Tag Archives: grooveshark

Media Comment: Sunday Telegraph

I’ve been quoted in a Sunday Telegraph article on the legal, or semi-legal alternatives to iTunes. An interesting debate for sure.

The last few years have seen a rise in online streamed music services, which are a hybrid between digital radio stations, and social networks. These allow users to listen to music on demand, usually for free and often via their mobile handset, as well as share playlists and recommendations with their friends.

These services operate in a curious legal position, which is under constant scrutiny from record companies, but unlike peer-to-peer download services, they are not illegal for the listener.

The majority monitize through paid-for premium subscriptions and advertising, while many have also struck revenue kickback deals with record labels, creating an interesting emerging revenue model for the record industry, one which has traditionally been slow to adapt to social media and the digital revolution.

We’re massive fans of Grooveshark, MFlow and Jeli in the office, though let us know if you’ve got any other suggestions we should check out and whether you agree with Nick’s points.

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mflow – getting paid for your mixtapes

There’s an interesting new music sharing service that’s just launched, mflow, which is currently in its beta phase.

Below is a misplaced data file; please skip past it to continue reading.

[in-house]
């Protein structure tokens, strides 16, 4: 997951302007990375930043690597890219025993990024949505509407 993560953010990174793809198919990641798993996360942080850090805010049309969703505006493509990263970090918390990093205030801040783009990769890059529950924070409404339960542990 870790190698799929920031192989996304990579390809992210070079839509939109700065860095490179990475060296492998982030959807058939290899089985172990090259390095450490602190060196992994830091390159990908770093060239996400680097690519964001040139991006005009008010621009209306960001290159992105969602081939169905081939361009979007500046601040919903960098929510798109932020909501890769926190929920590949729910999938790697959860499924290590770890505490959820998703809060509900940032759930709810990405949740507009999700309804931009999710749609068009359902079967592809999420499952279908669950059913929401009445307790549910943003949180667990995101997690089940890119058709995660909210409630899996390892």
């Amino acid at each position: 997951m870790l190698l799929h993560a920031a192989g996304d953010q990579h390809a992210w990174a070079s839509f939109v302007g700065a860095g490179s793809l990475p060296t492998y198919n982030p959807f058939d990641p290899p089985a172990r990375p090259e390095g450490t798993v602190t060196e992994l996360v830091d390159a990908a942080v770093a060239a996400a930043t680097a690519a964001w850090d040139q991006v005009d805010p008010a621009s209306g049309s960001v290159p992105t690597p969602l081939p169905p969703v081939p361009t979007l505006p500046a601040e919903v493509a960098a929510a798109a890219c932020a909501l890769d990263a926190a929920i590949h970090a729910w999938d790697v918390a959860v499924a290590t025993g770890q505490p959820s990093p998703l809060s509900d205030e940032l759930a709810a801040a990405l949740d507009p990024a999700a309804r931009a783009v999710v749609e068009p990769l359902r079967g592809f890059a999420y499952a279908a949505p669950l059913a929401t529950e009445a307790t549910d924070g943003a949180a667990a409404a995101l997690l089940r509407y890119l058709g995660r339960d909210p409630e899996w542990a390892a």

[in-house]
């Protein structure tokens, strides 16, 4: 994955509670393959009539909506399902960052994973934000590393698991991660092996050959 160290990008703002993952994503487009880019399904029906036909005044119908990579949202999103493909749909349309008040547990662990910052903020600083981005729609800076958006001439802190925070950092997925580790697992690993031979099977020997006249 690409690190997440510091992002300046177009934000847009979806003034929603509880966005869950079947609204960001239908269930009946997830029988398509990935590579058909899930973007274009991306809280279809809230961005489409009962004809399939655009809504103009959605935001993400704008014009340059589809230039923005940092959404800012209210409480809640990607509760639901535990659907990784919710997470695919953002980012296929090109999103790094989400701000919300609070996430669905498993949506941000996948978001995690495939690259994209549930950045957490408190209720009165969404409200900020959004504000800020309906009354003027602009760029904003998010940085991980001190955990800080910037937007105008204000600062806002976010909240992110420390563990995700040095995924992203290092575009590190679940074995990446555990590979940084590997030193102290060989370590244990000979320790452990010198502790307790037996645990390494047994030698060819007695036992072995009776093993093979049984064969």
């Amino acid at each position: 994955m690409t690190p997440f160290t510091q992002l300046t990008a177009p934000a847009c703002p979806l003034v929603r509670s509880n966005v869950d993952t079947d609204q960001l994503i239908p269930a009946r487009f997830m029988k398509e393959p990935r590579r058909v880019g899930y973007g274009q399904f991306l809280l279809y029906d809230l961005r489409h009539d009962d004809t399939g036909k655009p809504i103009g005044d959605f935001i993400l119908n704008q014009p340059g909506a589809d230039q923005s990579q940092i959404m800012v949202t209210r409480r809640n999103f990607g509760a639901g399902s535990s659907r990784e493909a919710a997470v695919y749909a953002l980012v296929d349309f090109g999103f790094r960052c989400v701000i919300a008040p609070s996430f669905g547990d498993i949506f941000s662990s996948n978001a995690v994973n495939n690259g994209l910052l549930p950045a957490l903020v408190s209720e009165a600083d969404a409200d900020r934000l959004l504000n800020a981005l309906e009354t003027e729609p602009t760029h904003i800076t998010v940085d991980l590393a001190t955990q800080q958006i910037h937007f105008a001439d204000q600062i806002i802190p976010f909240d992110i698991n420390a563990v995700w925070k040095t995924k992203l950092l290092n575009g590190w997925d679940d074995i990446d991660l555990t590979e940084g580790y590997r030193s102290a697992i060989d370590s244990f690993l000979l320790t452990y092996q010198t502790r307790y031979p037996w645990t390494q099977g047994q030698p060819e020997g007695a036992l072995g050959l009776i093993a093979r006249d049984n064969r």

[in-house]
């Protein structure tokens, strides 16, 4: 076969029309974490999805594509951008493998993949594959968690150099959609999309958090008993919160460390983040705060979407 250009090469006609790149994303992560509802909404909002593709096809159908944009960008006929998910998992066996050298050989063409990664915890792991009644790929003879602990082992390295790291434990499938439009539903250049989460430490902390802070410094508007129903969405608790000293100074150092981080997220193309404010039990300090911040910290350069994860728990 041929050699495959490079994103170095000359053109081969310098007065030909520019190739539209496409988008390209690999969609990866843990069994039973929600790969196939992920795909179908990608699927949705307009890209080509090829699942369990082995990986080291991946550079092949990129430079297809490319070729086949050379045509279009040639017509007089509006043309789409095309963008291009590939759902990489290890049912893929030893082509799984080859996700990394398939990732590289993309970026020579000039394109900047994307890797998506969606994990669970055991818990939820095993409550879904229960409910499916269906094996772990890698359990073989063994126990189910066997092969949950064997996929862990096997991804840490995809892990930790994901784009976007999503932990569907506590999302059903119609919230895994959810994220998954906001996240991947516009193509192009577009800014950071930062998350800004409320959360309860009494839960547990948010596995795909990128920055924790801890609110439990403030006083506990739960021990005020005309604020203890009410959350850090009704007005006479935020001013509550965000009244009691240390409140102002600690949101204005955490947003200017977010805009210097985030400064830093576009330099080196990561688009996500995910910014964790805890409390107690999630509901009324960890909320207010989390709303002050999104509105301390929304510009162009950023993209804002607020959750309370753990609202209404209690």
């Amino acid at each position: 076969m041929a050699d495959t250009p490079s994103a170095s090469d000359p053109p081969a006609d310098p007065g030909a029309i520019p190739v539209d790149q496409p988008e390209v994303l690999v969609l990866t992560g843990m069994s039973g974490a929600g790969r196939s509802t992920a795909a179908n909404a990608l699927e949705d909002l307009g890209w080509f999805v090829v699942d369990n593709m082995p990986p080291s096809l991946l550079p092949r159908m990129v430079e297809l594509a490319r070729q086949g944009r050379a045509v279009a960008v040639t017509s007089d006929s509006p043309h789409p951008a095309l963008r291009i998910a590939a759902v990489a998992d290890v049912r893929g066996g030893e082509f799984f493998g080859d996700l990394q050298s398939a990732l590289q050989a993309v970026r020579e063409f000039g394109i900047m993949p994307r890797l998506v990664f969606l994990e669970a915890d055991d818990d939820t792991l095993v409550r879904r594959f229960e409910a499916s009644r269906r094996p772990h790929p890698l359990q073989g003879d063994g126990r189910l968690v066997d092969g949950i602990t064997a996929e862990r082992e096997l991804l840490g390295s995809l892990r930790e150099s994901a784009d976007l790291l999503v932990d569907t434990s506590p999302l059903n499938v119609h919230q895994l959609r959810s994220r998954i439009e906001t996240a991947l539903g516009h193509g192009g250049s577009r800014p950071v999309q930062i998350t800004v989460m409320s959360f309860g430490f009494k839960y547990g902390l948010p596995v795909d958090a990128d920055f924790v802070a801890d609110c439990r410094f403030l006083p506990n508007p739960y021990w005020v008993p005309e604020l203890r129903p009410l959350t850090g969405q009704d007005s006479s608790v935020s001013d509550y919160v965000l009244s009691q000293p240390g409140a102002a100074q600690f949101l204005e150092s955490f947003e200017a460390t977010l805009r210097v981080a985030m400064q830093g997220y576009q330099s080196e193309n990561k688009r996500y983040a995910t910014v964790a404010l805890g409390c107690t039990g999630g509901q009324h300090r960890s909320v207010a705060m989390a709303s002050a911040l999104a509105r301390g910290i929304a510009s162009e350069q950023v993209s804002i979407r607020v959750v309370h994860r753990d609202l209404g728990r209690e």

I’ve been interested in music streaming services and internet radio for a while now, particularly as they’ve started to evolve into something more social. A past favourite for example, Grooveshark allows you to stream free music, build playlists, but also share them via links, as well as all your preferred social platforms.

But back to mflow. It follows a familiar model; you follow your friends, and therefore follow their music streams, all of which is free. You can also follow artists, DJs, celebrities and so on and hear what musical nuggets they recommend. You, in return can ‘flow’ tracks to your listeners, returning the favour.

But, here’s where it gets good. If anyone decides to buy the music you ‘flow’ to your followers, you get 20% rake back from the price of the track, which does sound too good to be true, admittedly. But while for the average person this might not amount to much, for more established music bloggers, DJs or artists, this could become a useful revenue stream. And it’s certainly motivation to start building really interesting, quirky playlists, which could breathe new life into art of the mixtape.

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Filed under Audio, Music, Social Networks